Students feel Black History Month is underrepresented


As Black History Month comes to an end, society pays tribute to the struggles and triumphs of African Americans.

One can trace the roots of Black History Month all the way back to 1927. The founder of Black History Month was Carter Godwin Woodson, a profound historian in the 20th century.

“It’s important for us to recognize our history and remember how we all achieved equality as a nation,” said Juliana Hedstrom, the Granite Bay High School librarian.

Woodson first launched “Negro History Week” in order to showcase achievements and contributions African Americans have made over time.

This week long celebration soon morphed into a month-long  recognition.

Origins of Black History Month

“Civil rights is a pretty important issue in this country, and a lot of the most important civil rights leaders were black,” GBHS senior, Ryan Fang, said. “I’m grateful for their contribution towards the creation of a society with more equality, not just to black people, but to people of color in general.”

Many educators believe it is important for students and staff to delve deeper into Black History Month, for people to coherently understanding the true meaning and understand our global conflicts.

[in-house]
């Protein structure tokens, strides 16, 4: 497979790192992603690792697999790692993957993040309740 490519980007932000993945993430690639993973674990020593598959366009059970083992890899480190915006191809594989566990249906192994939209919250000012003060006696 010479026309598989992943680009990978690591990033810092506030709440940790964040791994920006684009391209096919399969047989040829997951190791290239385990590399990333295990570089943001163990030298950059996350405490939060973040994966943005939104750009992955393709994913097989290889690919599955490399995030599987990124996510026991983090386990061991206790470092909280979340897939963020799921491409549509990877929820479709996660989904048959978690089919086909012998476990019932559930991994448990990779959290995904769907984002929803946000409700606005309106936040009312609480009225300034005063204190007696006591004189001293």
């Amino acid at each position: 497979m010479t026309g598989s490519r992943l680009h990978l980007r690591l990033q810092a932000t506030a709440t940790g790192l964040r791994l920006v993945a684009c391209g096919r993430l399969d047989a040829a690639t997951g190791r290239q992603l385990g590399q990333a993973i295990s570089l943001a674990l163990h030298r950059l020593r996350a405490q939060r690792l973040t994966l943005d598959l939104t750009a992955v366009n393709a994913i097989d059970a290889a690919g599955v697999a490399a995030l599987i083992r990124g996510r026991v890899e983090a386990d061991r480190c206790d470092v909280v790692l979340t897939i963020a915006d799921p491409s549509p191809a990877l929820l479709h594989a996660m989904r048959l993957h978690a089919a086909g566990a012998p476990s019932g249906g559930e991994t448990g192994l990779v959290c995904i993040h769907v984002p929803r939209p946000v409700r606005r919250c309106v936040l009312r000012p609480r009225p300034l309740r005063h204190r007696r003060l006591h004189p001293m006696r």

“As someone who is African American, I find it crucial for us to recognize Black History Month,” freshman Jada Harper said. “We have fought hard for equal rights.”

Harper said she thinks her culture is only rarely represented at GBHS.

Freshman Hamsah Ahmed said few if any of her teachers even talked to students about Black History Month.

GBHS students don’t take a history class until their sophomore year, but Ahmed was still surprised at the lack of focus on Black History Month in her classes.

“I know what it is but none of my teachers really covered it which is sad because it is important for us to recognize the contributions African Americans have made,” Ahmed said.

Fellow freshman Destini Jacques, however, took a different stance on  Black History Month.

While most students say they believe African Americans are equal in today’s society, Jacques said that’s often not been her experience.

“I feel outcast in the environment at GBHS just because I’m black, and a lot of sisters fight for me to have a right to speak,” she said.

MORE: Learn about African American history and contemporary issues

Jacques said she also hasn’t heard anything about Black History Month in her classes, and she thinks the school is failing to appropriately recognize African American culture.

“They can have the teachers talk about someone (who represents) black history or just say something over the loudspeaker,” Harper said.

Currently, the only initiative GBHS takes is dedicating a section in the library to Black History Month.

“I wanted to dedicate a section of our library to Black History Month so students would recognize the wonderful civil rights movement,”   Hedstrom said.

“I hope our school recognizes Black History month more starting from next year,” Fang said. “ It’s important to honor the civil rights movement.”